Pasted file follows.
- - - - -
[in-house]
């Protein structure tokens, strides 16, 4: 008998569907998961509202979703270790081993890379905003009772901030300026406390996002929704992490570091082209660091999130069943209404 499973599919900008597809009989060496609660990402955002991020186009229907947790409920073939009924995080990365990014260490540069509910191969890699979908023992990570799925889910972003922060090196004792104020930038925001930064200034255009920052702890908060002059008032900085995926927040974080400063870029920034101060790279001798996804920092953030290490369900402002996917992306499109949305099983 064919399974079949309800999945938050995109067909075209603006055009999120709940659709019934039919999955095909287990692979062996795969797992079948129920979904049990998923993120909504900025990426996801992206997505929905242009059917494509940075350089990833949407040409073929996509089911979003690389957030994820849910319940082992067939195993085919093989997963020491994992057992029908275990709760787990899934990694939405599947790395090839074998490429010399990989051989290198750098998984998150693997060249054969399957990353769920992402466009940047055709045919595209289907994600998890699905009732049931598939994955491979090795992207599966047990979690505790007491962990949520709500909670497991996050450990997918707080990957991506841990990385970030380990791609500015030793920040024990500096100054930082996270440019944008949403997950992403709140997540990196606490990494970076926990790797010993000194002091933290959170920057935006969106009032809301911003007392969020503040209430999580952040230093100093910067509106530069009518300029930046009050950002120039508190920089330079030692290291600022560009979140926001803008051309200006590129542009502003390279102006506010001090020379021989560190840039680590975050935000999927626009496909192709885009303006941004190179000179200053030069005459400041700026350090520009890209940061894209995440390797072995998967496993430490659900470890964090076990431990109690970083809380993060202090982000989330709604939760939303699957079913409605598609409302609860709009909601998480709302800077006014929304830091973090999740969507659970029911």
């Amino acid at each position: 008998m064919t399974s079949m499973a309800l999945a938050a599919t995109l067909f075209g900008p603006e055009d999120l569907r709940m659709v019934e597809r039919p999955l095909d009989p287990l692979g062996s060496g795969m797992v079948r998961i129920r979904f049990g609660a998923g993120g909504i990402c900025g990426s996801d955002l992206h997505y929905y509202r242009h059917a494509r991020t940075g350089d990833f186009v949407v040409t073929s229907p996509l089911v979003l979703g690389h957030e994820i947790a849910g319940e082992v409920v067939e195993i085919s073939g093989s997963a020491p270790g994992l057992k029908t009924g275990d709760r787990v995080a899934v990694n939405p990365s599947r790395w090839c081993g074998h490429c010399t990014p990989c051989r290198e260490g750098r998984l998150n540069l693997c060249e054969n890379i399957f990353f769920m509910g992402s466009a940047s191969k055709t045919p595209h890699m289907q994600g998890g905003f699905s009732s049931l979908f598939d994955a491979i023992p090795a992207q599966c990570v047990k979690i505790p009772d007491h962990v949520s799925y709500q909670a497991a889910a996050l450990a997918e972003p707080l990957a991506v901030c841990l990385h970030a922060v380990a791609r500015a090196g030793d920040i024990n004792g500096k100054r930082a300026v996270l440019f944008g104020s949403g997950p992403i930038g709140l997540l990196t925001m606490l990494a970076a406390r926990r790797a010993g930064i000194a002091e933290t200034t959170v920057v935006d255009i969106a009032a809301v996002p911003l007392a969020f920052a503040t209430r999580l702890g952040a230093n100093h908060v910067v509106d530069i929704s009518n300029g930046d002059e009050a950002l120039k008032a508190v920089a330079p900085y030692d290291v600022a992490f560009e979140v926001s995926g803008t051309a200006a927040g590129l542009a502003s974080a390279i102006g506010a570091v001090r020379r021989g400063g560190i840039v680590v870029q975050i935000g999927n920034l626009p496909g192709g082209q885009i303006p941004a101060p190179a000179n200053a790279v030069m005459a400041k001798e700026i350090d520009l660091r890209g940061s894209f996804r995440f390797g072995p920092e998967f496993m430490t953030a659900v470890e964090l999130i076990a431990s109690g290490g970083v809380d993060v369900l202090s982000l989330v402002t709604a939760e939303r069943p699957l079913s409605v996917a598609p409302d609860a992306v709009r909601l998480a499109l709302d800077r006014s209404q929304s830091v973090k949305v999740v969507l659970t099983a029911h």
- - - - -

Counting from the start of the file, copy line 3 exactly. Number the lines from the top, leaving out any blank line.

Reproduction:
């Amino acid at each position: 008998m064919t399974s079949m499973a309800l999945a938050a599919t995109l067909f075209g900008p603006e055009d999120l569907r709940m659709v019934e597809r039919p999955l095909d009989p287990l692979g062996s060496g795969m797992v079948r998961i129920r979904f049990g609660a998923g993120g909504i990402c900025g990426s996801d955002l992206h997505y929905y509202r242009h059917a494509r991020t940075g350089d990833f186009v949407v040409t073929s229907p996509l089911v979003l979703g690389h957030e994820i947790a849910g319940e082992v409920v067939e195993i085919s073939g093989s997963a020491p270790g994992l057992k029908t009924g275990d709760r787990v995080a899934v990694n939405p990365s599947r790395w090839c081993g074998h490429c010399t990014p990989c051989r290198e260490g750098r998984l998150n540069l693997c060249e054969n890379i399957f990353f769920m509910g992402s466009a940047s191969k055709t045919p595209h890699m289907q994600g998890g905003f699905s009732s049931l979908f598939d994955a491979i023992p090795a992207q599966c990570v047990k979690i505790p009772d007491h962990v949520s799925y709500q909670a497991a889910a996050l450990a997918e972003p707080l990957a991506v901030c841990l990385h970030a922060v380990a791609r500015a090196g030793d920040i024990n004792g500096k100054r930082a300026v996270l440019f944008g104020s949403g997950p992403i930038g709140l997540l990196t925001m606490l990494a970076a406390r926990r790797a010993g930064i000194a002091e933290t200034t959170v920057v935006d255009i969106a009032a809301v996002p911003l007392a969020f920052a503040t209430r999580l702890g952040a230093n100093h908060v910067v509106d530069i929704s009518n300029g930046d002059e009050a950002l120039k008032a508190v920089a330079p900085y030692d290291v600022a992490f560009e979140v926001s995926g803008t051309a200006a927040g590129l542009a502003s974080a390279i102006g506010a570091v001090r020379r021989g400063g560190i840039v680590v870029q975050i935000g999927n920034l626009p496909g192709g082209q885009i303006p941004a101060p190179a000179n200053a790279v030069m005459a400041k001798e700026i350090d520009l660091r890209g940061s894209f996804r995440f390797g072995p920092e998967f496993m430490t953030a659900v470890e964090l999130i076990a431990s109690g290490g970083v809380d993060v369900l202090s982000l989330v402002t709604a939760e939303r069943p699957l079913s409605v996917a598609p409302d609860a992306v709009r909601l998480a499109l709302d800077r006014s209404q929304s830091v973090k949305v999740v969507l659970t099983a029911h």